A tablet is an internet enabled mobile computing device with a touch screen display. You need to have access to a steady internet connection either with WiFi or a 3G or 4G data plan to extract the fullest worthiness of a tablet. It is typically smaller than a notebook computer but larger than a smartphone. It is relatively thin and has downloadable apps. Tablet is primarily operated by touching the screen rather than using a physical keyboard. You may have the option to attach a keyboard, but a keyboard generally won’t come with a tablet. A tablet’s screen is its primary input device. Tablets turn on quickly, providing almost instant access to the internet or your apps. It has an operating system capable of running small programs.
What is iPad?
iPad is the brand name for Apple’s line of tablets. iPad runs on Apple’s own Operating System called iOS.
Unlike the iPad, Android tablet is a common name for a variety of products with varying specs from different manufacturers. The most popular operating system for Android tablets is Google’s Android.
Late entry is Windows tablets running on Microsoft’s Windows OS. Windows tablets are compatible with Microsoft Office software and hence are best suited for work use. These tablets are good for anyone who needs full integration with a Microsoft-based office environment. If you need to be able to run Windows programs, these tablets are a good compromise between a tablet and a laptop.
TABLETS VS IPADS: DESIGN
It’s generally accepted that Apple’s iPads about as good as it gets for tablet design in 2018 – they may not be spectacular in their looks, but they’re sleek and thin, and the screens on those two iPad Pro models really catch the eye. For the time being, the Home button remains, but if the iPads eventually follow the iPhone X approach then their aesthetics will be improved even further.
As for Android tablets, it’s a real mixed bag. The aforementioned Samsung Galaxy Tab range of devices certainly look the part, though down in the Android tablet bargain basement the designs are less appealing. If you want to get a tablet that looks good as well as running well, be prepared to spend some money to get it.
We’d have to give this round to the iPads, though it really depends on which Android tablet you’re going for. On the whole, Google-powered slates tend to go for the cheap and cheerful approach, as devices from the likes of Asus and Lenovo prove. The Pixel C was a nice-looking tablet for sure, but Google no longer sells it.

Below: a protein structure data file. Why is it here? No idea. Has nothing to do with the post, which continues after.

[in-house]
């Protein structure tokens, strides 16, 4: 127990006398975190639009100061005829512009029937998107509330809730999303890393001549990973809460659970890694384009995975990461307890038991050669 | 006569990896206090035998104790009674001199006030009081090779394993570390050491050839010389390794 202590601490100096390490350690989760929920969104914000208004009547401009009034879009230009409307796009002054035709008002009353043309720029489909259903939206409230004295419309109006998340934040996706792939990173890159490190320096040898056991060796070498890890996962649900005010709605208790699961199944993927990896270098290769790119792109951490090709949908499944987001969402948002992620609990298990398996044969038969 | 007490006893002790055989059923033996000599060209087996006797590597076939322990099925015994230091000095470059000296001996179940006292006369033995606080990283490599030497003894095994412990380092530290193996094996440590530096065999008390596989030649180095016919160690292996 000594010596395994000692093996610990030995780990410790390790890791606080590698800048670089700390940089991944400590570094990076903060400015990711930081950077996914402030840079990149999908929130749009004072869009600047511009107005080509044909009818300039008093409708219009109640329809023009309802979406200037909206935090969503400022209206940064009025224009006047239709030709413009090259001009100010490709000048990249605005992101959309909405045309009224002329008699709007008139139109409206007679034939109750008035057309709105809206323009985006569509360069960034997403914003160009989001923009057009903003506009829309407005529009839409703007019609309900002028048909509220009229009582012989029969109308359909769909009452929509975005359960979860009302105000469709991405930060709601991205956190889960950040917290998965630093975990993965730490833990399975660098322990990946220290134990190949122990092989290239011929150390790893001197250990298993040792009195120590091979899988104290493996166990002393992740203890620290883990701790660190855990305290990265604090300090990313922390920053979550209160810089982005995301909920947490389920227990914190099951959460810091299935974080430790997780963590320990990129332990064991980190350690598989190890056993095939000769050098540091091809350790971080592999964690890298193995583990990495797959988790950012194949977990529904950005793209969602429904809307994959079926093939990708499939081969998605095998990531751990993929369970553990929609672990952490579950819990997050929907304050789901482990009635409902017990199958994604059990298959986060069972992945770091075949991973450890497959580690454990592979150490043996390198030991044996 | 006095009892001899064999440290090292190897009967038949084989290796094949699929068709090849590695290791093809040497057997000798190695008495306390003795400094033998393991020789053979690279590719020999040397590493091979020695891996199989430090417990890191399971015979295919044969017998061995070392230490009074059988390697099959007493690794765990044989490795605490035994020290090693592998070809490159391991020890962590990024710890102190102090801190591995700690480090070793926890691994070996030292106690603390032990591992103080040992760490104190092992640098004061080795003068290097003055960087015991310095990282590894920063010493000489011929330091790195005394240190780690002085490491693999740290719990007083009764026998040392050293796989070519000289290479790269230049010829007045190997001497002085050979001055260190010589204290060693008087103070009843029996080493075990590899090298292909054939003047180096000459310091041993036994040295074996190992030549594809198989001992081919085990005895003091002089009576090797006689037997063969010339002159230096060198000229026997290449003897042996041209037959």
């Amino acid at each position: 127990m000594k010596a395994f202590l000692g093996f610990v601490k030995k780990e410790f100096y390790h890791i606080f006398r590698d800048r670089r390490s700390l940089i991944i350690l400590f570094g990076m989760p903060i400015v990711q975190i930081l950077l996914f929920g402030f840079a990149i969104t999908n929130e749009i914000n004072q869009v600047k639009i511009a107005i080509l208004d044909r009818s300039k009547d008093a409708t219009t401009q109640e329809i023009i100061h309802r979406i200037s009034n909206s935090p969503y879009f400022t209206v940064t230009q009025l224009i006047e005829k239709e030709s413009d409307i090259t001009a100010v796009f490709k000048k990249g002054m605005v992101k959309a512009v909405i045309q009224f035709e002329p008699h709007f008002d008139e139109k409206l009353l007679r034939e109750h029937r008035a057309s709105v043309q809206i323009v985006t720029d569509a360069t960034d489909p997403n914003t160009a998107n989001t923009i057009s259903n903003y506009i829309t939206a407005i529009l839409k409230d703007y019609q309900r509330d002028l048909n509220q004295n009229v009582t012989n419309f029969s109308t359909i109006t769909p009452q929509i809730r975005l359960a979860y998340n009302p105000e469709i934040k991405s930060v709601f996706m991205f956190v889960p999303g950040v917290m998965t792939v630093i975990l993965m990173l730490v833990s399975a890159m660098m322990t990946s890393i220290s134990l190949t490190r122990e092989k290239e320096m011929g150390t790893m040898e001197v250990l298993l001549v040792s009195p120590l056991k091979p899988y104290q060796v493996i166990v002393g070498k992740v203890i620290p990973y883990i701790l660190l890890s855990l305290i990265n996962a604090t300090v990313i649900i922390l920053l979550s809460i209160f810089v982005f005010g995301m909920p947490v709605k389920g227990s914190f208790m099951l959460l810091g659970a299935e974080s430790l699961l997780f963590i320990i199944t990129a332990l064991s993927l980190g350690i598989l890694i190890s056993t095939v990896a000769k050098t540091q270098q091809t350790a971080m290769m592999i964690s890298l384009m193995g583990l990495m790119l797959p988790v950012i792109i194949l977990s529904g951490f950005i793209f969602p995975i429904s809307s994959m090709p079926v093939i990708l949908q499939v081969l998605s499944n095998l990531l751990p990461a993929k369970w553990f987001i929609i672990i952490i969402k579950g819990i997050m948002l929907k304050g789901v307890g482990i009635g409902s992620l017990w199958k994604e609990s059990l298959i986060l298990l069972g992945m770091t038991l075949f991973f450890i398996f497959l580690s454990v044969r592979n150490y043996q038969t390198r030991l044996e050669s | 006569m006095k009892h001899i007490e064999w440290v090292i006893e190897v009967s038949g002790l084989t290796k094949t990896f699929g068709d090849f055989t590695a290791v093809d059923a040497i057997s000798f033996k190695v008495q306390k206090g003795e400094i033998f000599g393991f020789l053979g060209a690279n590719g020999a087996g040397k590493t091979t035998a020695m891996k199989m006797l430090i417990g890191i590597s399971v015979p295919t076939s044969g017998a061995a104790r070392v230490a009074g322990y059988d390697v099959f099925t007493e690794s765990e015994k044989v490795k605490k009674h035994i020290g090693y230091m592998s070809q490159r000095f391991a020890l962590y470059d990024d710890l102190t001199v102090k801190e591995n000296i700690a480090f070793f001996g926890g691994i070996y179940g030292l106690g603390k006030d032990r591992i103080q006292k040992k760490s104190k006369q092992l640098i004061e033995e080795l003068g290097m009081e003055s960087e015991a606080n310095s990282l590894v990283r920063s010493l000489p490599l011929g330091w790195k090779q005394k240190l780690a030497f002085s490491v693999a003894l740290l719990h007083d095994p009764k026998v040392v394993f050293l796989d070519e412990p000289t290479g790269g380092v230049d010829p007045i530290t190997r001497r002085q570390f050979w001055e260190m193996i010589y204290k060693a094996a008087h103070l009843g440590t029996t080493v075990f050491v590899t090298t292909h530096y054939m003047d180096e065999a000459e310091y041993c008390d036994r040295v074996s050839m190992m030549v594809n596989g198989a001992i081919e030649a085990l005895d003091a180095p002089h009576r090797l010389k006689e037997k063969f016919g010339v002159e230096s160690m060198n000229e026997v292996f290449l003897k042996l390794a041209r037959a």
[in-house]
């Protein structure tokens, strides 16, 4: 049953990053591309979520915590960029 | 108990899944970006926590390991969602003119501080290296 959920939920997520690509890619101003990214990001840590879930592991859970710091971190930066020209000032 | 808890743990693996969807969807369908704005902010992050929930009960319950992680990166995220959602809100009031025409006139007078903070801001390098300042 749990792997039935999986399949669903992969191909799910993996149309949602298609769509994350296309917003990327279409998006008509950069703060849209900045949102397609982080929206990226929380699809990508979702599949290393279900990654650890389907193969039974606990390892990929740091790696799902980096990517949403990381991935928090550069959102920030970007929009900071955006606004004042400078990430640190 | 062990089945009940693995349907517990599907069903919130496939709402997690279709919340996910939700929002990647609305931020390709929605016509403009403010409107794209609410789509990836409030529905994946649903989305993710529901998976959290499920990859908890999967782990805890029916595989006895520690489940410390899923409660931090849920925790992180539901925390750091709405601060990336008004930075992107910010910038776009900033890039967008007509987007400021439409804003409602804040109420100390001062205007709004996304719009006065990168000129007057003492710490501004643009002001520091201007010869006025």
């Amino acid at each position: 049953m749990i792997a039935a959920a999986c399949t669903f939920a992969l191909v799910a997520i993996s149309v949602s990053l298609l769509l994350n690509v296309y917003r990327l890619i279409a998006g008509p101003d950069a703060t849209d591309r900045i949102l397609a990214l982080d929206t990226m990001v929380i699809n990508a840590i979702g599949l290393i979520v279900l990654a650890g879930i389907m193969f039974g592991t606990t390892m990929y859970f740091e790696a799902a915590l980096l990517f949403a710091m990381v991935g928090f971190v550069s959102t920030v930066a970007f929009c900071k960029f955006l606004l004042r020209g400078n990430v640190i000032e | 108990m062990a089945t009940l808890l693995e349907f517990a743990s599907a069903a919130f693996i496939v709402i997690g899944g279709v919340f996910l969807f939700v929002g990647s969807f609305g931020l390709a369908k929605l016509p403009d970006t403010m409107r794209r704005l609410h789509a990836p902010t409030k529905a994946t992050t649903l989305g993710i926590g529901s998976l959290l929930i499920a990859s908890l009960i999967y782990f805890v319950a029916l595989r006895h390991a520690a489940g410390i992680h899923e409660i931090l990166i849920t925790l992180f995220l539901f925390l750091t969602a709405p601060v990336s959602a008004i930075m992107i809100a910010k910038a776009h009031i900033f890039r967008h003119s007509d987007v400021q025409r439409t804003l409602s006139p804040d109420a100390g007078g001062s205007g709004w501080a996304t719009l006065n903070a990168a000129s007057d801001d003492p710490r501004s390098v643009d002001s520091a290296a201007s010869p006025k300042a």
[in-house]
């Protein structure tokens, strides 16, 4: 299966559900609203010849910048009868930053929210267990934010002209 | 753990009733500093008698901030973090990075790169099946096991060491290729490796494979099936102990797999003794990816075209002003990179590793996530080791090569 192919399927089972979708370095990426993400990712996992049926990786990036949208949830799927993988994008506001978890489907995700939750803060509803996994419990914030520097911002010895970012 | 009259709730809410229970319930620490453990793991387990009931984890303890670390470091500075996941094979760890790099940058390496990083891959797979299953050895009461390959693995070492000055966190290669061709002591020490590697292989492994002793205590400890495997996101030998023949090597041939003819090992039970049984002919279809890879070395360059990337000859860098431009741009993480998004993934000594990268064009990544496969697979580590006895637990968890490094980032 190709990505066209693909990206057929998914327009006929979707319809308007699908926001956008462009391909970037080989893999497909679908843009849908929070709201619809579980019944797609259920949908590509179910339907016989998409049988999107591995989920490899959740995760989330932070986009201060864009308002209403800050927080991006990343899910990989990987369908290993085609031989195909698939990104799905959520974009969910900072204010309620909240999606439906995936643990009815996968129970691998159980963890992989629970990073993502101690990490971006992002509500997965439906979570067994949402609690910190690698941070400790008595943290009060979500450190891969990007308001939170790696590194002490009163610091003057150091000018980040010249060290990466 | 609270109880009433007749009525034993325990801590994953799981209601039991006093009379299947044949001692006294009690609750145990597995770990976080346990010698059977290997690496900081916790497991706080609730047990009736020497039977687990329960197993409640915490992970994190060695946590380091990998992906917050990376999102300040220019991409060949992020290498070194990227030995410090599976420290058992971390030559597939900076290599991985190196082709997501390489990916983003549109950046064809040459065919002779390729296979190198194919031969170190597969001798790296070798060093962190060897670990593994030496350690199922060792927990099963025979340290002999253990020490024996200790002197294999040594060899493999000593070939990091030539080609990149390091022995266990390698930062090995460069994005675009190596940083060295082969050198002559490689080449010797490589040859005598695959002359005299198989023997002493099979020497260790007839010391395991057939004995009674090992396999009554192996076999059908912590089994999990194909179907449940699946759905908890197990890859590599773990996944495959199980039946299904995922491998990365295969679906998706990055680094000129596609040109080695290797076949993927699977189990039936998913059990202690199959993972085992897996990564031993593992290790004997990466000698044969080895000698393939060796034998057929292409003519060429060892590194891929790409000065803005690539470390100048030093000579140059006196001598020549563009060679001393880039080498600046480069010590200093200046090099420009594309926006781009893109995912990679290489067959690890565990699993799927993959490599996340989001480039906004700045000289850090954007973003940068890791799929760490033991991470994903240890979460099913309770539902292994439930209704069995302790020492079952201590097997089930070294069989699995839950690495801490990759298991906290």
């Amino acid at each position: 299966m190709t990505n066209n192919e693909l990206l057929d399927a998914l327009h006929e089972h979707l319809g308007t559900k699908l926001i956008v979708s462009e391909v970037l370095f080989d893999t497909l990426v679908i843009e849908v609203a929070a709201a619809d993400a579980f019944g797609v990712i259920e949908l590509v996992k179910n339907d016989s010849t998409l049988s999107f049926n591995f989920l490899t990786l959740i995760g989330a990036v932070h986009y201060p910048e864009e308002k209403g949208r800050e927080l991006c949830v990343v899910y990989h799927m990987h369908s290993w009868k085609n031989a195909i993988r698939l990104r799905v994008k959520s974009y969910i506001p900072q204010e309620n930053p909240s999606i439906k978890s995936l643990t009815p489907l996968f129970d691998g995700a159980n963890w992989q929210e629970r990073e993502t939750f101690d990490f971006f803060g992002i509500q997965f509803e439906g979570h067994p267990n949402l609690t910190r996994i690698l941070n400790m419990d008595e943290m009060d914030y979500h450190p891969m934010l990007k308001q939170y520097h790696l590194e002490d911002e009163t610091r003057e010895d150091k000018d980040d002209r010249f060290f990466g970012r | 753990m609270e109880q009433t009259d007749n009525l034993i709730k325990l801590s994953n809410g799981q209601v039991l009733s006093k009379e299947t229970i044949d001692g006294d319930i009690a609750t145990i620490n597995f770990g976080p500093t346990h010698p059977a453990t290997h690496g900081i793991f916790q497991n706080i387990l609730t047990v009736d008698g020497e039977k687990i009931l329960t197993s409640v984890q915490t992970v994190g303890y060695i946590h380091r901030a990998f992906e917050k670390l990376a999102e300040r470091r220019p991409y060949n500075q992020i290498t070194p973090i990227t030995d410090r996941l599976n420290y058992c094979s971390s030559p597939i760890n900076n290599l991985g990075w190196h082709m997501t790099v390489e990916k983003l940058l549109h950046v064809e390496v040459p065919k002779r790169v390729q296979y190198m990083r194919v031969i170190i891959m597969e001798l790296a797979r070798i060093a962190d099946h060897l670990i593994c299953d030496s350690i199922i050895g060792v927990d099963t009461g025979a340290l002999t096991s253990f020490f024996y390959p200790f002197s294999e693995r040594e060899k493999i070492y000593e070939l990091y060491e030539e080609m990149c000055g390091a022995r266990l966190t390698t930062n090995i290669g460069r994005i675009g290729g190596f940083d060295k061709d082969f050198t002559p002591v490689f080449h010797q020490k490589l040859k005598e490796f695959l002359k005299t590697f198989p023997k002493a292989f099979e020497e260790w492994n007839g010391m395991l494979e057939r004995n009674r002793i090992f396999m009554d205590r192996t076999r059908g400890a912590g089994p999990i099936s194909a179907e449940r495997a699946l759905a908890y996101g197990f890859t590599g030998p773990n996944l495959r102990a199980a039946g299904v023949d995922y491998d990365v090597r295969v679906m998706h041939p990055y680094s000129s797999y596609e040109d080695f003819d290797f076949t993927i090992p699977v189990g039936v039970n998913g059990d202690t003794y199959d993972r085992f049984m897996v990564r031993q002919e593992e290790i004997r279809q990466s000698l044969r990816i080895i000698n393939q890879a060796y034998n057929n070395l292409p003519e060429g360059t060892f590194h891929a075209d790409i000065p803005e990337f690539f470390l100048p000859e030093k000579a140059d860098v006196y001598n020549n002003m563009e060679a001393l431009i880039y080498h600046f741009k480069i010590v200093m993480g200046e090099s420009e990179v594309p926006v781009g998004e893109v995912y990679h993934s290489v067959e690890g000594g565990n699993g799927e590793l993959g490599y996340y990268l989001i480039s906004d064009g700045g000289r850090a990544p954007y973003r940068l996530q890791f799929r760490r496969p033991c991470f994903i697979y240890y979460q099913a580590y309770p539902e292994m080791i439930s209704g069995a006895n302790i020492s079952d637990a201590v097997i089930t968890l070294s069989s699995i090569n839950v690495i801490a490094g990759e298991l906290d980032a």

TABLETS VS IPADS: SOFTWARE
Tablets have long been an Achilles heel for Android – the OS just doesn’t look well-optimised for larger screens, try as Google might to get its software scaling well across displays of all sizes. iOS on the iPad, meanwhile, offers users a bunch of handy features that you don’t get on iOS for the iPhone.
Plenty of the big-name apps will still look fine on Android tablets: Netflix, Spotify, Chrome, Microsoft Office, and the like. It tends to be the smaller, more niche apps that haven’t been properly designed with Android tablets in mind. Inside apps and within Android itself, you’ll often find menus in strange places and lots of empty space.
iPads, meanwhile, get plenty of goodies from iOS: a Mac-style dock, the ability to run apps alongside each other, support for dragging and dropping files between windows, and so on. Many iOS apps, from Apple and others, come with interfaces specifically designed for the larger iPad screen too, so the whole experience is much more elegant.
TABLETS VS IPADS: PRICES
Here again you get a lot more choice when it comes to Android tablets than you do with iPads, at least at the budget end of the market – the Amazon Fire 7 starts at £49.99/$39.99 at the time of writing. The cost of an iPad, meanwhile, can go from £319/$329 to £1,249/$1,279 depending on the configuration you pick.
It’s the same story as it is with phones: Android is the route to take if you want to go cheap, but up at the top end of the market, the premium Android slates can set you back as much as an iPad. No one really does premium like Apple though, and those iPad Pros can set you back as much as a very good laptop.
Another way to look at it is whether you’re getting value for money – and in most cases we’d say yes. Spend more money and you’re going to get a better quality tablet, that runs apps faster and has a better quality screen, and that’s true whether you decide to go for a device powered by the OS from Apple or Google.
So, What to Choose?
In the end, you can’t go wrong with either Apple or Android. Nowadays, the competition is so fierce that both have to up their game to stay in it. This is good news for users because major companies will keep trying to push the envelope.
You merely have to choose if you want choice or stability, a hefty price tag or something that fits your budget, and finally, if you want to be able to try before you buy.
If you can answer all these questions, you will be able to make an informed decision, and be on your way to buy your tablet or iPad of choice.